The cornerstone of the Weiss House was laid in the summer of 1909, marking one of the first buildings in Ahuzat Bayit. The building was planned and erected by Akiva Arieh Weiss himself, one of the founders of Tel Aviv, and was built solely by Hebrew labor, with exposed gravel bricks.
Originally, this structure had only one single floor, which was the Weiss family residence. In the 1920s, the whole ground floor was vacated to accommodate Weiss’ commercial business and another floor, with residential apartments for the family, was built above it.
Over the years, the building underwent many changes, making the identification of the original building almost impossible.
Extensive research was done, after which the structure was restored and converted into a restaurant and offices. The preservation of the historic structure was part of an Africa-Israel Company Project, which included: the preservation of three buildings along Herzl Street; the construction of an office tower; the excavation and building of a large underground parking garage; and the positioning of an urban square above it.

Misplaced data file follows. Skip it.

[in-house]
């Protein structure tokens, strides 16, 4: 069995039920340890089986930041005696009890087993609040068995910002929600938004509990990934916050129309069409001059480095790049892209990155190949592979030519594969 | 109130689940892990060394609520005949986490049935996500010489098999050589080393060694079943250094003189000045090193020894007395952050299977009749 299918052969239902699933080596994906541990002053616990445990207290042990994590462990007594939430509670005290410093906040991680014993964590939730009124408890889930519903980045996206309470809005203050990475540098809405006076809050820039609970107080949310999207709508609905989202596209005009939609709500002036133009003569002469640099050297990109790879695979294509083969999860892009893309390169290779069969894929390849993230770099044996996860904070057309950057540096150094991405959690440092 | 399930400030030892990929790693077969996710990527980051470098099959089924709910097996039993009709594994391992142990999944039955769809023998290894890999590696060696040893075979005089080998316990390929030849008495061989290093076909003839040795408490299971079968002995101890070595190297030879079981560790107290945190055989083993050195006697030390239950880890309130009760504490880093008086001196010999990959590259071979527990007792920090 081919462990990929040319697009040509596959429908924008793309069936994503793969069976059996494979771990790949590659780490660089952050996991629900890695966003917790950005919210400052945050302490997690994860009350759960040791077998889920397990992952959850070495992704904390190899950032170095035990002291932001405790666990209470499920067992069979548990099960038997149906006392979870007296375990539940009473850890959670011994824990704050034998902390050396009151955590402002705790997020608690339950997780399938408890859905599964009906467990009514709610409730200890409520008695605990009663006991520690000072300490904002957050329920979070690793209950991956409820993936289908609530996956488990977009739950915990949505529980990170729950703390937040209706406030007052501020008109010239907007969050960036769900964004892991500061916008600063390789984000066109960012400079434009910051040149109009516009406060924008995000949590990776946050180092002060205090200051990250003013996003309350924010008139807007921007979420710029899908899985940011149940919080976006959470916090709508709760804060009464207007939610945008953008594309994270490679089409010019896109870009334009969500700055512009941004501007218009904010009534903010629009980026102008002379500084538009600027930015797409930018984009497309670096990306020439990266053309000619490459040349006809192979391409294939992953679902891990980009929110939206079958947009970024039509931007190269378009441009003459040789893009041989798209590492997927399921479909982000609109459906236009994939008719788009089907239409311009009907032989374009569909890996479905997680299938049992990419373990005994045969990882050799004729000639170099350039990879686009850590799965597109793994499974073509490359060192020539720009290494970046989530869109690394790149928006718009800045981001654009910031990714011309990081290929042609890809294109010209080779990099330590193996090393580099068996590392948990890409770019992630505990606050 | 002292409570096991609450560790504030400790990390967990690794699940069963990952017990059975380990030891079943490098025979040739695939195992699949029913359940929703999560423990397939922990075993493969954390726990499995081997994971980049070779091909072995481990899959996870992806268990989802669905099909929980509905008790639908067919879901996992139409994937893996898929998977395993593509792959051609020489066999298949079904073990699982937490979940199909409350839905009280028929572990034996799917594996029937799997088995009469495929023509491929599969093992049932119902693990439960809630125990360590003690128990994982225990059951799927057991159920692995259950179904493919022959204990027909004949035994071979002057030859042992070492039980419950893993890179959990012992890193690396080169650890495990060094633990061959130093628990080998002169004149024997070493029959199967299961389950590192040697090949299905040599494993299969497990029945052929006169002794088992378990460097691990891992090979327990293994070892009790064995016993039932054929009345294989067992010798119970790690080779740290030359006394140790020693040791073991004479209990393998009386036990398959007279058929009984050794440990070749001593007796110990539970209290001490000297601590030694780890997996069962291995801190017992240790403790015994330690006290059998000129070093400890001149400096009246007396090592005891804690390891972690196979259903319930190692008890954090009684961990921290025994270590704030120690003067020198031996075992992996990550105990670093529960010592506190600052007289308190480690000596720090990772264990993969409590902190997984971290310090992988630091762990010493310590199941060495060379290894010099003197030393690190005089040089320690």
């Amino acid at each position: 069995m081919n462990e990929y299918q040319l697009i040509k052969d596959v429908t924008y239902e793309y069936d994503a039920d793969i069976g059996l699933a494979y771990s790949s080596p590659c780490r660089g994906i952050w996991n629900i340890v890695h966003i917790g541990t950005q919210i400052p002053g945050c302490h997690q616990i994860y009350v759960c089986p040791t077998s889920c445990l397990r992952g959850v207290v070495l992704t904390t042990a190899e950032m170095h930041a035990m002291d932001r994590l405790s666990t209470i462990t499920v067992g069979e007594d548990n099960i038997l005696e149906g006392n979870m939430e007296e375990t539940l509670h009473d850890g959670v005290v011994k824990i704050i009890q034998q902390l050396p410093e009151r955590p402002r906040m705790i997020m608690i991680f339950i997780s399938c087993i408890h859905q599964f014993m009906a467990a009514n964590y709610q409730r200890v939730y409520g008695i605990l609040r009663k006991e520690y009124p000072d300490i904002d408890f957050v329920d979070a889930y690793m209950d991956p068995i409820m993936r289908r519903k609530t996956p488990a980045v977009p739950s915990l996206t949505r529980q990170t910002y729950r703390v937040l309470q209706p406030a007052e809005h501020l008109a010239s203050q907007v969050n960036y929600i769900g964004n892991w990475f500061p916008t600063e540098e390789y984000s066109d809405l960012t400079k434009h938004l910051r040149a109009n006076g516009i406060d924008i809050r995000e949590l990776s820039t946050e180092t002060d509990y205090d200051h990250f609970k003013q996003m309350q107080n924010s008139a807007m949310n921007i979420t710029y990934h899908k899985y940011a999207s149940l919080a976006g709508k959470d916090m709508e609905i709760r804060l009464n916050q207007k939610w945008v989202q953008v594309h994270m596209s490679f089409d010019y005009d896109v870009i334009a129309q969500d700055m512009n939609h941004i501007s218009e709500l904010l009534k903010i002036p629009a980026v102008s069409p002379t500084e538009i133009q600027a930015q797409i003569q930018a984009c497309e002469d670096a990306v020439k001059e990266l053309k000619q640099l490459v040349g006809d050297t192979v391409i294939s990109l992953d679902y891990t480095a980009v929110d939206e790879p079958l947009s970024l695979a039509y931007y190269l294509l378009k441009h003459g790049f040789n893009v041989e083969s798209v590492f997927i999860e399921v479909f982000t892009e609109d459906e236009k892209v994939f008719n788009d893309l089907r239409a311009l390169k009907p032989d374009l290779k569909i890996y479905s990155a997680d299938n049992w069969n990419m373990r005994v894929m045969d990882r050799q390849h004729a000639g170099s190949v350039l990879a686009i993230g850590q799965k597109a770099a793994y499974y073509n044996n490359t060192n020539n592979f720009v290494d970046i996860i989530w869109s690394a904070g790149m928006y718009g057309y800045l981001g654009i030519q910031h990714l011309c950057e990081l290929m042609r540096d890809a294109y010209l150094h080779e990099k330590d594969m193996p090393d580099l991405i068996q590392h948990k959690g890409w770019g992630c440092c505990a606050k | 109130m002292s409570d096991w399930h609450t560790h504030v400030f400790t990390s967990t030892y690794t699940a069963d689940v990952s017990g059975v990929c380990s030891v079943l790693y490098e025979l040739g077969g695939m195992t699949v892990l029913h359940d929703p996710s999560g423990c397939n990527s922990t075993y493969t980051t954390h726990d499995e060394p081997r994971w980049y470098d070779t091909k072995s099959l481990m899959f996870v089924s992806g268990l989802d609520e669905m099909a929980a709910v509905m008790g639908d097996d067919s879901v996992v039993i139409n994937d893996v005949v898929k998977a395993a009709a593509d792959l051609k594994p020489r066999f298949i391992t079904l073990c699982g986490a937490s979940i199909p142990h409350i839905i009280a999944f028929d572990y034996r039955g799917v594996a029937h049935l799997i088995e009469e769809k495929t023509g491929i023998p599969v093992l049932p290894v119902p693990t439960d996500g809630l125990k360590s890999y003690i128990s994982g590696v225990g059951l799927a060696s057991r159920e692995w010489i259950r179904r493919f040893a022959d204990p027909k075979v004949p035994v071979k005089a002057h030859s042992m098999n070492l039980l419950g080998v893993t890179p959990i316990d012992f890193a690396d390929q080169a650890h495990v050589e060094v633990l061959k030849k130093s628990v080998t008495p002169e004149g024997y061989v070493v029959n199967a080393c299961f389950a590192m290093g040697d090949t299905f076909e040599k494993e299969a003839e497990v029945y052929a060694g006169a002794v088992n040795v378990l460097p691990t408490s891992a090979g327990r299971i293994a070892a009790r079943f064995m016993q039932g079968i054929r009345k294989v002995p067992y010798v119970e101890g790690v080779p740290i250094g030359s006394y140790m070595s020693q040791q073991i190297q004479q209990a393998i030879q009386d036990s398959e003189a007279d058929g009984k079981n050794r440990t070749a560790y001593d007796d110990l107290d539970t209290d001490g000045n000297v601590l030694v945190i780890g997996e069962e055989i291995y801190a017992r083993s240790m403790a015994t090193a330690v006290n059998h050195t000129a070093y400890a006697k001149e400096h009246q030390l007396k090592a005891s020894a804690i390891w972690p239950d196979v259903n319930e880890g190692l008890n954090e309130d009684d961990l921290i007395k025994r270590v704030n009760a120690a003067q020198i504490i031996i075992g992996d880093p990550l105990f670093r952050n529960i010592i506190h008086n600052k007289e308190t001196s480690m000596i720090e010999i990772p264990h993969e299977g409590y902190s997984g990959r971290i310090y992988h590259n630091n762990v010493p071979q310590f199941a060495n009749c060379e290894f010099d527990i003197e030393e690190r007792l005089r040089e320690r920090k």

This planning was preceded by meticulous historical and architectural documentation, serving as the basis for the complex plan for the structure’s restoration, in general, and the sea sand and shell bricks façades at the ground level, in particular. Remnants of the original façades were discovered only after the dismantling of the later additions and they were integrated into the restored façade.
Project initiation: 1996
Project completion: 2001
Project Initiator: Africa-Israel Investments Ltd.
Tower architects: Yaski-Sivan Architects
Development Architect: Architect Uri Miller – Landscape Planning
Interior planning: in partnership with Turel & Cohen Architecture